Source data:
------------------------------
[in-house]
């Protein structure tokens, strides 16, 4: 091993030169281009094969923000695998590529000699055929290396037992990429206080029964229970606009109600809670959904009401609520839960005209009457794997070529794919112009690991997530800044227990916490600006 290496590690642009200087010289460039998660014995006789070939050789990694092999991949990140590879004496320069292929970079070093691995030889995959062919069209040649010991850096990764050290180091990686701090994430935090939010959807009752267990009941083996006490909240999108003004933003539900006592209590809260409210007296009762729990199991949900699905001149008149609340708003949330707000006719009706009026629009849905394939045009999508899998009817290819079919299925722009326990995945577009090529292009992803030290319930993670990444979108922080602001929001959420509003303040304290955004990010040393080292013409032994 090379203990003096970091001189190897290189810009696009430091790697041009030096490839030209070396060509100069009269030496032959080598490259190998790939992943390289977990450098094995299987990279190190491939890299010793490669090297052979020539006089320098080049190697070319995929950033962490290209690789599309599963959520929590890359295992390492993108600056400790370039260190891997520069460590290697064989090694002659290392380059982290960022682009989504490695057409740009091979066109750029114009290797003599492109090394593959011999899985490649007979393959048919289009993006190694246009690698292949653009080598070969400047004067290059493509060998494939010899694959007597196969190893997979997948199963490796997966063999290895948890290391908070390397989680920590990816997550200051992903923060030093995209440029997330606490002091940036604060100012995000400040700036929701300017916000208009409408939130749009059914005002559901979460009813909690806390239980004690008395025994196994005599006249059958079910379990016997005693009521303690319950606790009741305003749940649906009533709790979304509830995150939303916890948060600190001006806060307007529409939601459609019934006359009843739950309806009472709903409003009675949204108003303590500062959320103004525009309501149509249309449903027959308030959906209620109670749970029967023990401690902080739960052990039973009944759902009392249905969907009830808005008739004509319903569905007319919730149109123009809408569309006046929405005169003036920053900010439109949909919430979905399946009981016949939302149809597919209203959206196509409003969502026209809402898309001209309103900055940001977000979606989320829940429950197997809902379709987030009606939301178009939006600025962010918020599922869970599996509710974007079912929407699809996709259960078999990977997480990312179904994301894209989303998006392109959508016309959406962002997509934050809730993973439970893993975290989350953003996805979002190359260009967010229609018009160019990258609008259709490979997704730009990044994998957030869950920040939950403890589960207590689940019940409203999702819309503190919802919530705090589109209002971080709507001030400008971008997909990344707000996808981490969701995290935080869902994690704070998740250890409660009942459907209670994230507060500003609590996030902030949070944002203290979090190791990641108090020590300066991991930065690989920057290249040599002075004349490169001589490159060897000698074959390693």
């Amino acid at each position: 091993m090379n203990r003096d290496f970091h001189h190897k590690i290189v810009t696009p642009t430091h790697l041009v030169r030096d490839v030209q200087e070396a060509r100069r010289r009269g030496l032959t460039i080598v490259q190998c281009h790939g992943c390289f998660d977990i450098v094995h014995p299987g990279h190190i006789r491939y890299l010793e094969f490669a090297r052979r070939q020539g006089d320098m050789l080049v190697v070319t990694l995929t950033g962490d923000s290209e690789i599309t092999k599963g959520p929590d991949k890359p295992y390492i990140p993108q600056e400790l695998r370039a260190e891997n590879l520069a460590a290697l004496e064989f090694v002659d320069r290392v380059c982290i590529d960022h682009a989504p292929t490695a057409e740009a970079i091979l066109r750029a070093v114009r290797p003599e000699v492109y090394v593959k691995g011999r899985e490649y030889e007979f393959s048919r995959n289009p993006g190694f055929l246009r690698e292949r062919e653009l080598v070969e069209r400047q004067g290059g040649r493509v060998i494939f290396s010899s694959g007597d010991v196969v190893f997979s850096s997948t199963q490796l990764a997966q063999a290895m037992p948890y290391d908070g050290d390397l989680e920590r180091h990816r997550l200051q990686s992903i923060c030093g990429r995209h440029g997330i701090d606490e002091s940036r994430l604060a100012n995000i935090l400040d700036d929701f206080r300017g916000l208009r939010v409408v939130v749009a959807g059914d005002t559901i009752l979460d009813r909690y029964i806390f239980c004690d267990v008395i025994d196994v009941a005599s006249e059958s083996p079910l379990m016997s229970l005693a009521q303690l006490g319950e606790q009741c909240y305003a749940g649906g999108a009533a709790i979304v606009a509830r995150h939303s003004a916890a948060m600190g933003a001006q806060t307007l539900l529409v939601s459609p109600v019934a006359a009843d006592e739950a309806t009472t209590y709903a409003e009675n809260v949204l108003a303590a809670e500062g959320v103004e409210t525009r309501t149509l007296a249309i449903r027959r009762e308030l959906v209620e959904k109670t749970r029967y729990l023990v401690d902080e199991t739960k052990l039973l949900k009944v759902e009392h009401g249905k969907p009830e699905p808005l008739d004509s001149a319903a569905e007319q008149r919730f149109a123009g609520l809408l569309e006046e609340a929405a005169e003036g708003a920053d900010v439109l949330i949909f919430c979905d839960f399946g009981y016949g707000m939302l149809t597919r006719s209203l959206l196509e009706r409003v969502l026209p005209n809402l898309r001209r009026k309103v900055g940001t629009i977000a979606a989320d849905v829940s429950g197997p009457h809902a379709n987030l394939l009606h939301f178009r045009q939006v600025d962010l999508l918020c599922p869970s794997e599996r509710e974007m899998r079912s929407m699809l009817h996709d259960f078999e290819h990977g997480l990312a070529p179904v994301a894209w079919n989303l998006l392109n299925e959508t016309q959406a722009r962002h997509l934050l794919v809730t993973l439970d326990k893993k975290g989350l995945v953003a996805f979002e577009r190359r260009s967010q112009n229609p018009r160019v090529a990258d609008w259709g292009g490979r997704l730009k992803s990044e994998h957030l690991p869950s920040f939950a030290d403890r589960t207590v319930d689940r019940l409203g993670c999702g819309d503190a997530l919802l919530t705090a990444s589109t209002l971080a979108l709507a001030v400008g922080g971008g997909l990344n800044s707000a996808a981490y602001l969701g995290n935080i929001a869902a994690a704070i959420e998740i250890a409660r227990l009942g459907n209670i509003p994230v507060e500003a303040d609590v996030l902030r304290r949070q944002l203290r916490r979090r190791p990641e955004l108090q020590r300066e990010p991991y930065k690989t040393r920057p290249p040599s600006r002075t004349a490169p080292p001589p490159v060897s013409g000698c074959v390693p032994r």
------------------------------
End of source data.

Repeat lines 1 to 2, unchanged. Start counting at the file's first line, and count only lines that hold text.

[in-house]
């Protein structure tokens, strides 16, 4: 091993030169281009094969923000695998590529000699055929290396037992990429206080029964229970606009109600809670959904009401609520839960005209009457794997070529794919112009690991997530800044227990916490600006 290496590690642009200087010289460039998660014995006789070939050789990694092999991949990140590879004496320069292929970079070093691995030889995959062919069209040649010991850096990764050290180091990686701090994430935090939010959807009752267990009941083996006490909240999108003004933003539900006592209590809260409210007296009762729990199991949900699905001149008149609340708003949330707000006719009706009026629009849905394939045009999508899998009817290819079919299925722009326990995945577009090529292009992803030290319930993670990444979108922080602001929001959420509003303040304290955004990010040393080292013409032994 090379203990003096970091001189190897290189810009696009430091790697041009030096490839030209070396060509100069009269030496032959080598490259190998790939992943390289977990450098094995299987990279190190491939890299010793490669090297052979020539006089320098080049190697070319995929950033962490290209690789599309599963959520929590890359295992390492993108600056400790370039260190891997520069460590290697064989090694002659290392380059982290960022682009989504490695057409740009091979066109750029114009290797003599492109090394593959011999899985490649007979393959048919289009993006190694246009690698292949653009080598070969400047004067290059493509060998494939010899694959007597196969190893997979997948199963490796997966063999290895948890290391908070390397989680920590990816997550200051992903923060030093995209440029997330606490002091940036604060100012995000400040700036929701300017916000208009409408939130749009059914005002559901979460009813909690806390239980004690008395025994196994005599006249059958079910379990016997005693009521303690319950606790009741305003749940649906009533709790979304509830995150939303916890948060600190001006806060307007529409939601459609019934006359009843739950309806009472709903409003009675949204108003303590500062959320103004525009309501149509249309449903027959308030959906209620109670749970029967023990401690902080739960052990039973009944759902009392249905969907009830808005008739004509319903569905007319919730149109123009809408569309006046929405005169003036920053900010439109949909919430979905399946009981016949939302149809597919209203959206196509409003969502026209809402898309001209309103900055940001977000979606989320829940429950197997809902379709987030009606939301178009939006600025962010918020599922869970599996509710974007079912929407699809996709259960078999990977997480990312179904994301894209989303998006392109959508016309959406962002997509934050809730993973439970893993975290989350953003996805979002190359260009967010229609018009160019990258609008259709490979997704730009990044994998957030869950920040939950403890589960207590689940019940409203999702819309503190919802919530705090589109209002971080709507001030400008971008997909990344707000996808981490969701995290935080869902994690704070998740250890409660009942459907209670994230507060500003609590996030902030949070944002203290979090190791990641108090020590300066991991930065690989920057290249040599002075004349490169001589490159060897000698074959390693």